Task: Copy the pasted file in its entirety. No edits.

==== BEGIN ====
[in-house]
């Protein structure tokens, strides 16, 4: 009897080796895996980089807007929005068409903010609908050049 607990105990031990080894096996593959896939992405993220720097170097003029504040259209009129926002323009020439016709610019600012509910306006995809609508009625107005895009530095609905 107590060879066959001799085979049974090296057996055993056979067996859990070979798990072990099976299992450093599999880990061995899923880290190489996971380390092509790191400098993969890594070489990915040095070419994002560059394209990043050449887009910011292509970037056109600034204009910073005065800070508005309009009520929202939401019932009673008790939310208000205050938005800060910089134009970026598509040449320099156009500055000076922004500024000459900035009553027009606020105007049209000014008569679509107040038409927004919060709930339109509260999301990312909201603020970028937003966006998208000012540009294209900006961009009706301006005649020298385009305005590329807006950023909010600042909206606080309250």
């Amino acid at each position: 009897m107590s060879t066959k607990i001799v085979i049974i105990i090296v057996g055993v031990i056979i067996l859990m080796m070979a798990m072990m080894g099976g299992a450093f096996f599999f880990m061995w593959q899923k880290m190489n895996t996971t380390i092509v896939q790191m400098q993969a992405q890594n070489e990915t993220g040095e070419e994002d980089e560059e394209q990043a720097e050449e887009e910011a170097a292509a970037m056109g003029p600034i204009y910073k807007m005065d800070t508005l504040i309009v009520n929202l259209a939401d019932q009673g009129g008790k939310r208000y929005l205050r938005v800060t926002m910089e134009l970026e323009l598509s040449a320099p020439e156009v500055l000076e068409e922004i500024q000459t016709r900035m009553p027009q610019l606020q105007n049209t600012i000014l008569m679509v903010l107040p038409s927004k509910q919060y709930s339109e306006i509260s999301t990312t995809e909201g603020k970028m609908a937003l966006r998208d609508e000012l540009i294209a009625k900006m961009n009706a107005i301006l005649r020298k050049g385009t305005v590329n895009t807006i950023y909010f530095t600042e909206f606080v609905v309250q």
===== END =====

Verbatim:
[in-house]
């Protein structure tokens, strides 16, 4: 009897080796895996980089807007929005068409903010609908050049 607990105990031990080894096996593959896939992405993220720097170097003029504040259209009129926002323009020439016709610019600012509910306006995809609508009625107005895009530095609905 107590060879066959001799085979049974090296057996055993056979067996859990070979798990072990099976299992450093599999880990061995899923880290190489996971380390092509790191400098993969890594070489990915040095070419994002560059394209990043050449887009910011292509970037056109600034204009910073005065800070508005309009009520929202939401019932009673008790939310208000205050938005800060910089134009970026598509040449320099156009500055000076922004500024000459900035009553027009606020105007049209000014008569679509107040038409927004919060709930339109509260999301990312909201603020970028937003966006998208000012540009294209900006961009009706301006005649020298385009305005590329807006950023909010600042909206606080309250």
């Amino acid at each position: 009897m107590s060879t066959k607990i001799v085979i049974i105990i090296v057996g055993v031990i056979i067996l859990m080796m070979a798990m072990m080894g099976g299992a450093f096996f599999f880990m061995w593959q899923k880290m190489n895996t996971t380390i092509v896939q790191m400098q993969a992405q890594n070489e990915t993220g040095e070419e994002d980089e560059e394209q990043a720097e050449e887009e910011a170097a292509a970037m056109g003029p600034i204009y910073k807007m005065d800070t508005l504040i309009v009520n929202l259209a939401d019932q009673g009129g008790k939310r208000y929005l205050r938005v800060t926002m910089e134009l970026e323009l598509s040449a320099p020439e156009v500055l000076e068409e922004i500024q000459t016709r900035m009553p027009q610019l606020q105007n049209t600012i000014l008569m679509v903010l107040p038409s927004k509910q919060y709930s339109e306006i509260s999301t990312t995809e909201g603020k970028m609908a937003l966006r998208d609508e000012l540009i294209a009625k900006m961009n009706a107005i301006l005649r020298k050049g385009t305005v590329n895009t807006i950023y909010f530095t600042e909206f606080v609905v309250q």